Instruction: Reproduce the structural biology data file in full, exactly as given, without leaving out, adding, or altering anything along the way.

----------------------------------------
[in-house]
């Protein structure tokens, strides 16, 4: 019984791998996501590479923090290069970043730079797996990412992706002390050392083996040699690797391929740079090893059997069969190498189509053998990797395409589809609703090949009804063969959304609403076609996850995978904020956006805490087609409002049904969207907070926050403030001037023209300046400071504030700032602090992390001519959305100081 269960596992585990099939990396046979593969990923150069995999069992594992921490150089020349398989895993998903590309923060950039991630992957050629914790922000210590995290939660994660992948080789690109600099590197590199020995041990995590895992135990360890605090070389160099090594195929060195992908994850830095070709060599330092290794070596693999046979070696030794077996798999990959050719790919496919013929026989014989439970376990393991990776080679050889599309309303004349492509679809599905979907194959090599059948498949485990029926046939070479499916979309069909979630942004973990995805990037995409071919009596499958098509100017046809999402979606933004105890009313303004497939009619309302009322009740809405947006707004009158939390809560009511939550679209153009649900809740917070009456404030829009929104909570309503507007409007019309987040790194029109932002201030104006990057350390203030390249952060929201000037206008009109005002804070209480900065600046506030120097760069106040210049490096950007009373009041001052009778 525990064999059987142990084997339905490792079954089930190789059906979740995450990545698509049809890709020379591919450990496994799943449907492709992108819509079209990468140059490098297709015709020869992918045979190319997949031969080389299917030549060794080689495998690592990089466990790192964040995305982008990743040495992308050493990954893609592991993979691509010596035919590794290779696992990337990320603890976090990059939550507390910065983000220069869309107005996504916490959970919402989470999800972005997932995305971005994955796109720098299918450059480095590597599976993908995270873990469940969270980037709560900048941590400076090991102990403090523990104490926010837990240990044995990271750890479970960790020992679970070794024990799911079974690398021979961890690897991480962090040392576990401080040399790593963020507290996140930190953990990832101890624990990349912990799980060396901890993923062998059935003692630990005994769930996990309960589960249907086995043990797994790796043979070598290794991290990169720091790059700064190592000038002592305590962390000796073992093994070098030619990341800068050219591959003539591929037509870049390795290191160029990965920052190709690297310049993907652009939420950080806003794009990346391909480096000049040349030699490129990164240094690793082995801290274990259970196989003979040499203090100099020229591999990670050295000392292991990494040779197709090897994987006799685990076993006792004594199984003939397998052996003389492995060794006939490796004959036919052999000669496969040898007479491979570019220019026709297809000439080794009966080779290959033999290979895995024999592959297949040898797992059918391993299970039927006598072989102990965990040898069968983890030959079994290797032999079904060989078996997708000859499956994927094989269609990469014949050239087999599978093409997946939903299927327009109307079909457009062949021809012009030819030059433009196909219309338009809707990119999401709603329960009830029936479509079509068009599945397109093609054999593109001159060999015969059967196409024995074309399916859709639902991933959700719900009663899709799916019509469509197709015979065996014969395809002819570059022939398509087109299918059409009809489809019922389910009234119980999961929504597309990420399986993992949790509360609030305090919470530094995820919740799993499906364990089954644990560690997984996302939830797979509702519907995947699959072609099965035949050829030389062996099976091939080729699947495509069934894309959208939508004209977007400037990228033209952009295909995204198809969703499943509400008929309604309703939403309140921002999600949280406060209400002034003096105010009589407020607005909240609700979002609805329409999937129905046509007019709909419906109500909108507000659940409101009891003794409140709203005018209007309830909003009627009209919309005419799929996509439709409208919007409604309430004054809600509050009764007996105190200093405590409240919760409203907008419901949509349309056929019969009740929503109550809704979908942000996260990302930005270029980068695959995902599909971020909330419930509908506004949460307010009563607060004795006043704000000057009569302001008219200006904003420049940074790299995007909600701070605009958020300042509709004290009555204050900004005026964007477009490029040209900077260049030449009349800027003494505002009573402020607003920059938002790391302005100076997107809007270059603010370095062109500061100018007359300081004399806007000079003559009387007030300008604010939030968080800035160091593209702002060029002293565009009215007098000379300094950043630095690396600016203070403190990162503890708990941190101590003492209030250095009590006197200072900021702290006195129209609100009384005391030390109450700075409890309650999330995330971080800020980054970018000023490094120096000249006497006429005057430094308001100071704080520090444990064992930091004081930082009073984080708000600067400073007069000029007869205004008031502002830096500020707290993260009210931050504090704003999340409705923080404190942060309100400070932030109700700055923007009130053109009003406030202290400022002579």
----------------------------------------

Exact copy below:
[in-house]
């Protein structure tokens, strides 16, 4: 019984791998996501590479923090290069970043730079797996990412992706002390050392083996040699690797391929740079090893059997069969190498189509053998990797395409589809609703090949009804063969959304609403076609996850995978904020956006805490087609409002049904969207907070926050403030001037023209300046400071504030700032602090992390001519959305100081 269960596992585990099939990396046979593969990923150069995999069992594992921490150089020349398989895993998903590309923060950039991630992957050629914790922000210590995290939660994660992948080789690109600099590197590199020995041990995590895992135990360890605090070389160099090594195929060195992908994850830095070709060599330092290794070596693999046979070696030794077996798999990959050719790919496919013929026989014989439970376990393991990776080679050889599309309303004349492509679809599905979907194959090599059948498949485990029926046939070479499916979309069909979630942004973990995805990037995409071919009596499958098509100017046809999402979606933004105890009313303004497939009619309302009322009740809405947006707004009158939390809560009511939550679209153009649900809740917070009456404030829009929104909570309503507007409007019309987040790194029109932002201030104006990057350390203030390249952060929201000037206008009109005002804070209480900065600046506030120097760069106040210049490096950007009373009041001052009778 525990064999059987142990084997339905490792079954089930190789059906979740995450990545698509049809890709020379591919450990496994799943449907492709992108819509079209990468140059490098297709015709020869992918045979190319997949031969080389299917030549060794080689495998690592990089466990790192964040995305982008990743040495992308050493990954893609592991993979691509010596035919590794290779696992990337990320603890976090990059939550507390910065983000220069869309107005996504916490959970919402989470999800972005997932995305971005994955796109720098299918450059480095590597599976993908995270873990469940969270980037709560900048941590400076090991102990403090523990104490926010837990240990044995990271750890479970960790020992679970070794024990799911079974690398021979961890690897991480962090040392576990401080040399790593963020507290996140930190953990990832101890624990990349912990799980060396901890993923062998059935003692630990005994769930996990309960589960249907086995043990797994790796043979070598290794991290990169720091790059700064190592000038002592305590962390000796073992093994070098030619990341800068050219591959003539591929037509870049390795290191160029990965920052190709690297310049993907652009939420950080806003794009990346391909480096000049040349030699490129990164240094690793082995801290274990259970196989003979040499203090100099020229591999990670050295000392292991990494040779197709090897994987006799685990076993006792004594199984003939397998052996003389492995060794006939490796004959036919052999000669496969040898007479491979570019220019026709297809000439080794009966080779290959033999290979895995024999592959297949040898797992059918391993299970039927006598072989102990965990040898069968983890030959079994290797032999079904060989078996997708000859499956994927094989269609990469014949050239087999599978093409997946939903299927327009109307079909457009062949021809012009030819030059433009196909219309338009809707990119999401709603329960009830029936479509079509068009599945397109093609054999593109001159060999015969059967196409024995074309399916859709639902991933959700719900009663899709799916019509469509197709015979065996014969395809002819570059022939398509087109299918059409009809489809019922389910009234119980999961929504597309990420399986993992949790509360609030305090919470530094995820919740799993499906364990089954644990560690997984996302939830797979509702519907995947699959072609099965035949050829030389062996099976091939080729699947495509069934894309959208939508004209977007400037990228033209952009295909995204198809969703499943509400008929309604309703939403309140921002999600949280406060209400002034003096105010009589407020607005909240609700979002609805329409999937129905046509007019709909419906109500909108507000659940409101009891003794409140709203005018209007309830909003009627009209919309005419799929996509439709409208919007409604309430004054809600509050009764007996105190200093405590409240919760409203907008419901949509349309056929019969009740929503109550809704979908942000996260990302930005270029980068695959995902599909971020909330419930509908506004949460307010009563607060004795006043704000000057009569302001008219200006904003420049940074790299995007909600701070605009958020300042509709004290009555204050900004005026964007477009490029040209900077260049030449009349800027003494505002009573402020607003920059938002790391302005100076997107809007270059603010370095062109500061100018007359300081004399806007000079003559009387007030300008604010939030968080800035160091593209702002060029002293565009009215007098000379300094950043630095690396600016203070403190990162503890708990941190101590003492209030250095009590006197200072900021702290006195129209609100009384005391030390109450700075409890309650999330995330971080800020980054970018000023490094120096000249006497006429005057430094308001100071704080520090444990064992930091004081930082009073984080708000600067400073007069000029007869205004008031502002830096500020707290993260009210931050504090704003999340409705923080404190942060309100400070932030109700700055923007009130053109009003406030202290400022002579």